Australia’s minimum energy standards for new buildings are currently based on decades-old climate data. The Nationwide House Energy Rating Scheme (NatHERS) is looking to evaluate this data ahead of a review of its requirements.

NatHERS currently requires buildings to be built at minimum to a 6-star (out of 10) energy rating. The issue however, is that its energy efficiency standards are based on climate data sourced from the Bureau of Meteorology from before 1986 to the end of 2005. This is problematic because nationwide mean temperatures have risen each decade since the 1940s, including at a rate of approximately 0.15 degrees per decade since the 1980s.

NatHERS is currently consulting on how to update its climate files ahead of a review (held every three years) in 2019. However, changes to the actual energy standards may not come into place until 2022 or later, according to the body. The standards have remained largely unchanged since 2010, barring some small changes in NSW last July.

According to Rob Sindel, managing director of CSR, most of Australia’s homes likely have an energy rating of just 1-star. This forces many Australians to rely heavily on heating and cooling, which leads to situations like the recent blackout in Victoria, which left more than 95,000 properties without power as temperatures reached up to 40°C in some parts of the state. Exorbitant energy bills are another common complaint from most Australians.

While there is a big focus on implementing renewable energy to curb high energy bills and carbon emissions, the International Energy Agency has noted that the gains from energy efficient buildings surpass those from renewables. However, reducing bills and emissions is not the only reason we should be improving the energy efficiency of our buildings.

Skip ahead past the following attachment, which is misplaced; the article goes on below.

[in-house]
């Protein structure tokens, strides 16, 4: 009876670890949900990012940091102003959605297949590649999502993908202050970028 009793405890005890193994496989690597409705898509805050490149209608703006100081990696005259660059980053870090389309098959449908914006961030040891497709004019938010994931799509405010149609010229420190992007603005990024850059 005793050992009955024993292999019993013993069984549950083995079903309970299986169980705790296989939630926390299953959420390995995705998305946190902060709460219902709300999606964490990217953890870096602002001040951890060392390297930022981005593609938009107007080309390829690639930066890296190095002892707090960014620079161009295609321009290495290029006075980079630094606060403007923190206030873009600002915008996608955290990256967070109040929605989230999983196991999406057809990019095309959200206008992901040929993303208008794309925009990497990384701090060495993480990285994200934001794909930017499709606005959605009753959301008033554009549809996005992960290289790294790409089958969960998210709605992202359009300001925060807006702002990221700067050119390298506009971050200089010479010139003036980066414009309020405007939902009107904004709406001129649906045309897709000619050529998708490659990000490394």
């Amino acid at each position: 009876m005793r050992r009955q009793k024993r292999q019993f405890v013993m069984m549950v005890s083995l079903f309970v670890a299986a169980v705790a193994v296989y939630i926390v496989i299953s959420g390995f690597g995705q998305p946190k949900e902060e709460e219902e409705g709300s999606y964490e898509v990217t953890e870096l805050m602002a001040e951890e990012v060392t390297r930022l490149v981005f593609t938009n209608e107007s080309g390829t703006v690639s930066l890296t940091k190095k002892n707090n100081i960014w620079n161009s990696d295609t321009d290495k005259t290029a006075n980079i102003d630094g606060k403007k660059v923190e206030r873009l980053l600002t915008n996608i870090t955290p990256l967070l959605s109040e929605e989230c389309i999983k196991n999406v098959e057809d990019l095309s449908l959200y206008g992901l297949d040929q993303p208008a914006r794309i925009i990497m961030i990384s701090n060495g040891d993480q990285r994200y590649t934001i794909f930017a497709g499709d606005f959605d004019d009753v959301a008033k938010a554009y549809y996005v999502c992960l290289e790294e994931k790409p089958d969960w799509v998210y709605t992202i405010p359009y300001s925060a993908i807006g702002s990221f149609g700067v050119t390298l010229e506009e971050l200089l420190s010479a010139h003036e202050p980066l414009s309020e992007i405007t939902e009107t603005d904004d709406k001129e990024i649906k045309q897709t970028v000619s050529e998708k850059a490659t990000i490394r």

“Australia is highly urbanised, and the quality of our buildings increasingly determines our quality of life and Australia’s attractiveness as a place to live and work,” according to a report from the Australian Sustainable Built Environment Council.

“Buildings that are well-designed and constructed for energy efficiency are also more comfortable, quieter, and tend to have better indoor air quality. These features also help boost resilience to the adverse effects of extreme weather.

“Research shows that patients recover faster and go home quicker in hospitals which are well-designed to save energy, students in highly efficient school buildings learn better and achieve better academic results, and office workers in high performing buildings think more clearly, are more productive and produce higher quality work.”